Diabetes in Animals

Although humans are the most talked about victims of diabetes, animals are often diagnosed with this metabolic disease as well. In fact, according to Pet Diabetes Monthly, up to 1 percent of cats and dogs develop diabetes.


Obesity decreases tissue responsiveness to insulin, and can thus put a dog or cat at greater risk for diabetes. Age is also a contributing factor, for most animals develop diabetes later in their lives.


Burmese cats may have a genetic predisposition to diabetes. Also, male cats are twice as likely as female cats to have diabetes.


Golden retrievers, German shepherds, miniature schnauzers, Keeshonden, and poodles all have the highest rate of diabetes, but all breeds are susceptible to the disease. Female dogs with diabetes outnumber male dogs three to one.


Both cats and dogs exhibit these signs of early diabetes:

  • Frequent urination
  • Drinkings large amounts of water
  • Increased appetite
  • Inexplicable weight loss
  • Rapid, labored breathing

Blood and urine tests can determine whether the animal has elevated glucose levels.

The signs of more advanced diabetes in both cats and dogs are:

  • Loss of appetite
  • Vomiting
  • Muscle weakness
  • Dehydration
  • Lethargy

Dogs may also develop cataracts as the diabetes progresses.


For both cats and dogs, diabetes affects all of the organs, which means that diabetic animals have a greater likelihood of contracting infections or developing neurological problems if the diabetes goes untreated. It is therefore important for owners to continually bring the diabetic pet to the veterinarian to check for other health issues.


If a cat is diagnosed with type 1 diabetes, they will have to receive daily insulin injections. The owners will administer these shots and will be shown the proper procedure by their veterinarian.

If a cat has type 2 diabetes, which is the most common type of feline diabetes, oral medication may be used instead of insulin injections, though usually they are administered as a supplement, not as a replacement, for the injections.

The third type of diabetes in cats is called "transient diabetes," which is when cats with type 2 diabetes begin to re-regulate their insulin intake, and consequently, they are able to stop receiving insulin injections.

No matter what type of diabetes your cat has, diet control will be a significant part of his or her treatment. A high-protein, low-carb diet is recommended.

Also, continual blood and urine tests and physical exams by the veterinarian are necessary. Usually, a diabetic cat will need to be taken to the vet every few months.


Dogs can develop either type 1 or type 2 diabetes, though type 1 is the most common form found in dogs. For both types, daily injections of insulin are used to regulate the diabetic dog, the dose of which is established by the veterinarian and dependent upon the individual dog.

Insulin therapy is started at home immediately, and after a week of treatment, the dog returns to the vet to go through testing. This testing determines when the blood sugar of the dog spikes and lowers throughout the span of 12-24 hours.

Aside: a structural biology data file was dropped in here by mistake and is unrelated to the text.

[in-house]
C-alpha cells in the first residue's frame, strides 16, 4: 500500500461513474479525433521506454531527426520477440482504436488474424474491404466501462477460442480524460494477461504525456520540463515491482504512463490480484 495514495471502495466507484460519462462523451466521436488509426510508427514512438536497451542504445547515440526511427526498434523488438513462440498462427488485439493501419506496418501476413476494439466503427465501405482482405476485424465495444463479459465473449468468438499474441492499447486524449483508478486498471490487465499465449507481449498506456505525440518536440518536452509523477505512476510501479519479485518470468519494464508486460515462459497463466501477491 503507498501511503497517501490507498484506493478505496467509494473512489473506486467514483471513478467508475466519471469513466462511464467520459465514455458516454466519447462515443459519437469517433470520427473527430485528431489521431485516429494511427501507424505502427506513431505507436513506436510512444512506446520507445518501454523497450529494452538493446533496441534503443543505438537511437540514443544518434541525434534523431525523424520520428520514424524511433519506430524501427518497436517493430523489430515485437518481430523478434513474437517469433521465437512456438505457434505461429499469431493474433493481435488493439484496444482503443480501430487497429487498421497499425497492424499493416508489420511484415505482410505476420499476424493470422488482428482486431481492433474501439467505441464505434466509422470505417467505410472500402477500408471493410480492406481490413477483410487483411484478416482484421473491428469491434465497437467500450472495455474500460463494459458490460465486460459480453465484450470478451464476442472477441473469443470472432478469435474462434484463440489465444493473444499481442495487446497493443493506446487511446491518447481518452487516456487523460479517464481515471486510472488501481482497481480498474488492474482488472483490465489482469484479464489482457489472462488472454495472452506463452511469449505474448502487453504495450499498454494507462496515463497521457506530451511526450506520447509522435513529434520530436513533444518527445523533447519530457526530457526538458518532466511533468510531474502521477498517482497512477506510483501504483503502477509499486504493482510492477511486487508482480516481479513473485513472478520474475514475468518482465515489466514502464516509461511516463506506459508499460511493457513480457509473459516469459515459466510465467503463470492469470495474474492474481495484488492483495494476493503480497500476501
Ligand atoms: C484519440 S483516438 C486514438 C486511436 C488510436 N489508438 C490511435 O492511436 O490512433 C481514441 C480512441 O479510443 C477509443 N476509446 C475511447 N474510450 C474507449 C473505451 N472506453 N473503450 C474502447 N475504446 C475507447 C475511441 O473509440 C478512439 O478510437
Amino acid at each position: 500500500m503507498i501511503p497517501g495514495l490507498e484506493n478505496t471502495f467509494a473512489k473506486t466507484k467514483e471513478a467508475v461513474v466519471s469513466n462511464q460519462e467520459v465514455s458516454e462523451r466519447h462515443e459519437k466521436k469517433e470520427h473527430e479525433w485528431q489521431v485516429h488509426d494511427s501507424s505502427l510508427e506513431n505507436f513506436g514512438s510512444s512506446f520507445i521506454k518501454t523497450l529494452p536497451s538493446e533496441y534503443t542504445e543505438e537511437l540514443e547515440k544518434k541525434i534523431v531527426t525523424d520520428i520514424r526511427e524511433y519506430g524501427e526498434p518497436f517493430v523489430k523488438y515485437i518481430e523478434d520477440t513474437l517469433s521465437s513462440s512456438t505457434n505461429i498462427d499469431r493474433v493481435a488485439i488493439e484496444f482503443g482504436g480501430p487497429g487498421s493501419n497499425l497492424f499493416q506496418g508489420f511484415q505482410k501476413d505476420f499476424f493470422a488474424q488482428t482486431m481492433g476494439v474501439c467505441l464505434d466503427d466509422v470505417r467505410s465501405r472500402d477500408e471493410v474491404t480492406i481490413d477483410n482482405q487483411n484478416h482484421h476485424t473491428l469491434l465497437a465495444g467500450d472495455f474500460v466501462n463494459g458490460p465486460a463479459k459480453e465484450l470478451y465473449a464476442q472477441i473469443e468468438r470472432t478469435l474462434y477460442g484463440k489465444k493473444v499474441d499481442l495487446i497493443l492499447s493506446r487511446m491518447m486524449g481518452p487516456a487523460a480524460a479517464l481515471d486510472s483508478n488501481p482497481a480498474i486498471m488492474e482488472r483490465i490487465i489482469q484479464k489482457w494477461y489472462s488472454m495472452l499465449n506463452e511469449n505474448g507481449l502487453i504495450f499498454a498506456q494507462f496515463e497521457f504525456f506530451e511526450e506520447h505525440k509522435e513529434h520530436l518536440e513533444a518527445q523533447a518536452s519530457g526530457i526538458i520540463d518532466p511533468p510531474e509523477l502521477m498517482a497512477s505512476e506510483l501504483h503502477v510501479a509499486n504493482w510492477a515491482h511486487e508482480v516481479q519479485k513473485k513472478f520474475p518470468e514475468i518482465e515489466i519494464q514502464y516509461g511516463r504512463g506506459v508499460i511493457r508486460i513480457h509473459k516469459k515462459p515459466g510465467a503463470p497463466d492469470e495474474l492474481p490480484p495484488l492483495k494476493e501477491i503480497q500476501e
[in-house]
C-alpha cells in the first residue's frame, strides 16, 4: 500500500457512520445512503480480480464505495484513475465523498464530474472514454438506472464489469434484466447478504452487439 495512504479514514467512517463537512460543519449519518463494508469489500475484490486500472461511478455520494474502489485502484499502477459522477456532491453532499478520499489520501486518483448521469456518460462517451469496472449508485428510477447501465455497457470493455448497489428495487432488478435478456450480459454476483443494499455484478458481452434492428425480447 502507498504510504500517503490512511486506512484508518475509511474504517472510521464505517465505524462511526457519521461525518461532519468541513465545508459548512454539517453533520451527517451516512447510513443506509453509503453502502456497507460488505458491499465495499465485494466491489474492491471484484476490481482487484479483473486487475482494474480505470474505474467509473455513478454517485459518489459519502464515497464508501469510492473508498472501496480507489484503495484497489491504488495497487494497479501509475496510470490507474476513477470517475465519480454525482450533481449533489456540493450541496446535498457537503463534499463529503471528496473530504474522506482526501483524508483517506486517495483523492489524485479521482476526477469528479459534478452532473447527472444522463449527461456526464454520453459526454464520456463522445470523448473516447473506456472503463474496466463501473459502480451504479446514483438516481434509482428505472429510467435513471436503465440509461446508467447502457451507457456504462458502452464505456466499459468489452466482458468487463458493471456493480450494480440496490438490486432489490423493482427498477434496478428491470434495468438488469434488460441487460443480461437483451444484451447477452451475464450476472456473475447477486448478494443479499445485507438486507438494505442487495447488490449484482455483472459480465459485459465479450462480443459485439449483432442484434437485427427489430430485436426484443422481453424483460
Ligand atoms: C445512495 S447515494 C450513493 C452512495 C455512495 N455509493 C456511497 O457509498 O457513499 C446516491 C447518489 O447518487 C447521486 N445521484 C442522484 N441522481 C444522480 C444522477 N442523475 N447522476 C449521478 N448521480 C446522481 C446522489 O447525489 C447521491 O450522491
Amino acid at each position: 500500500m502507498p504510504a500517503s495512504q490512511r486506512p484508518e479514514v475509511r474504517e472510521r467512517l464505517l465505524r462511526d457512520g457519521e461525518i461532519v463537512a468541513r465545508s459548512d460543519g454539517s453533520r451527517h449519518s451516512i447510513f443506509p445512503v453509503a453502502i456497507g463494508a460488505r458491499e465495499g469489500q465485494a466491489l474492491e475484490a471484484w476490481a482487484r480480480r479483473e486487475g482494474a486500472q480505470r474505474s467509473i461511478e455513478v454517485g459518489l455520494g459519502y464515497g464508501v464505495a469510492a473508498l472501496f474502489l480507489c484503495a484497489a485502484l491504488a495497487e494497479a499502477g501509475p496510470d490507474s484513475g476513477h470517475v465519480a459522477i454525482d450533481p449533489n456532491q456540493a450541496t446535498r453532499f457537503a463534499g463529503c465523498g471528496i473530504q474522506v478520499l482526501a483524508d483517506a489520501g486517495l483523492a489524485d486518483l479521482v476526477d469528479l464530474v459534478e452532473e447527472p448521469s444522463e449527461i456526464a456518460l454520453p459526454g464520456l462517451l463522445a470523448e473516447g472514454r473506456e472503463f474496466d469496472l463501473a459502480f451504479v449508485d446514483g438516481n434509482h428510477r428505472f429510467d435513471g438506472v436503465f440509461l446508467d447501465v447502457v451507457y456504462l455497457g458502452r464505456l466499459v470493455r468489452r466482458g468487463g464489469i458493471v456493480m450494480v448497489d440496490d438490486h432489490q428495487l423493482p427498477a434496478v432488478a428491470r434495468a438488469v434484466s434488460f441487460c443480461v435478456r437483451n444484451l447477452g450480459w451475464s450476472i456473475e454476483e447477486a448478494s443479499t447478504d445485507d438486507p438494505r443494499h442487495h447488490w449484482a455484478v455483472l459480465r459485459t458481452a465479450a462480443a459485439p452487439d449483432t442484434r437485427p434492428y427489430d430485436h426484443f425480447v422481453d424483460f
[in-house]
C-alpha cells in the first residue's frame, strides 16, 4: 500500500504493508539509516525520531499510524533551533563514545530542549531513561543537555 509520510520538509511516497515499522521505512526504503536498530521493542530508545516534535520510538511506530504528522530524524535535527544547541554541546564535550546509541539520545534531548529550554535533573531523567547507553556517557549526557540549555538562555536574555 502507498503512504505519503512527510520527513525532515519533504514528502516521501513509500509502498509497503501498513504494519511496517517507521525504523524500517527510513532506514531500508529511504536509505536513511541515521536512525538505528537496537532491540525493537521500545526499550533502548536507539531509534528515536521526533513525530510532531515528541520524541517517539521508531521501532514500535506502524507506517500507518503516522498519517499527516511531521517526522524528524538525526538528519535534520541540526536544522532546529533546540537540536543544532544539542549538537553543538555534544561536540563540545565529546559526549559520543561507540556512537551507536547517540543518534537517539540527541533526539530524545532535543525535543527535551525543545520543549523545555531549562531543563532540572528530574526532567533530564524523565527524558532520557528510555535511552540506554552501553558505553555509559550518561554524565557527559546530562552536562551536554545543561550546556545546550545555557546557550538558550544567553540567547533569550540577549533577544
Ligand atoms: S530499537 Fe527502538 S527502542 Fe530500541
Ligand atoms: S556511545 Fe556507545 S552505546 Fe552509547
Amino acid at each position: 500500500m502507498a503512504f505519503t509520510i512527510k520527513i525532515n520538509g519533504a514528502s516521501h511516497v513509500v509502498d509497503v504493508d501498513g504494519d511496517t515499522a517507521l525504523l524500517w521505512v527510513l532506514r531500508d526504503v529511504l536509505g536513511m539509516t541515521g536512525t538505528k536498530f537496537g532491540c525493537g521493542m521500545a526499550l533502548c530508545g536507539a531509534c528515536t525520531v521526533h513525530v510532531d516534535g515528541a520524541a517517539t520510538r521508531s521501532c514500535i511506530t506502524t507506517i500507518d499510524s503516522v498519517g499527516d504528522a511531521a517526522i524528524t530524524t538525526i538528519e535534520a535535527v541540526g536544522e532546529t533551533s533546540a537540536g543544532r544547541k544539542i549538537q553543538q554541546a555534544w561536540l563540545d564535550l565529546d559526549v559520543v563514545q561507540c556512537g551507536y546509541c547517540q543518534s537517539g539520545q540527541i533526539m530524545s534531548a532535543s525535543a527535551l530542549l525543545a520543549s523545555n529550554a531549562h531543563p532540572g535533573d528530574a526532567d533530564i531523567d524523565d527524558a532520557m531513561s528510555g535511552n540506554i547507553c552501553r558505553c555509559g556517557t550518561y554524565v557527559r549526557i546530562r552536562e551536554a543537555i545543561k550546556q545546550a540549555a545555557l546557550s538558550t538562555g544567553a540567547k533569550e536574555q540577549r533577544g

The owner of the dog will administer the insulin injections and may monitor urine glucose levels. Both of these procedures will be explained to the owner by the veterinarian.

Get a Free Diabetes Meal Plan

Get a free 7-Day Diabetes Meal Plan from Constance Brown-Riggs who is a Registered Dietitian-Certified Diabetes Educator and who is also a national spokesperson for the American Dietetic Association.

Just enter in your email below to download your free Diabetes Meal Plan.

By clicking Submit, you agree to send your info to BattleDiabetes.com who, in addition to 3rd party partners, may contact you with updates, products and information and we agree to use it according to our privacy policy and terms and conditions.

More Articles

More Articles

For decades people with type-1 and advanced type-2 diabetes relied on painful and often flawed insulin injections to regulate blood sugar...

Scientists have discovered that a single gene forms a common link between type 2 diabetes and...

Natural supplements like cinnamon extract and apple cider vinegar could hold the key to lowering blood sugar levels, according to a recent...

Natural supplements like cinnamon extract and apple cider vinegar could hold the key to lowering blood sugar levels, according to a recent...

Could a person's risk for type 2 diabetes be written in their genes?

According to a study recently published in ...

Women who frequently shift around their sleeping hours could have worse metabolic health outcomes than their peers who stick with a...

The presence of the hormone leptin may hinder prenatal development, which could explain the origin of type 2 diabetes, according to...

An analysis of fossilized Native American feces shows that our ancestors ate up to sixteen times the fiber that we do today, but our...

Managing diabetes is hugely challenging for people of any age, but a new study suggests that young people may suffer all the more....

Disruptions to the gut’s ecosystem could be a future symptom facing young children who take antibiotics, which makes them more susceptible...

Breastfeeding a newborn holds many benefits for mommy and baby; it reduces the baby's risk for colds and viruses, it helps his bones (and yours)...

Fans of the Dexcom G5 Mobile have something to smile about.

At yesterday's hearing with the U.S. Food and Drug...

If you start your day with a cup of tea and end it with a glass of red wine, your blood sugar may thank you.

At least that...

As medical experts continue to debate whether or not "healthy obesity" can even exist, one new study suggests that risk for heart disease...

For years, type 1 diabetics have been anxiously waiting for that medical marvel that can stop the constant injections: the artificial...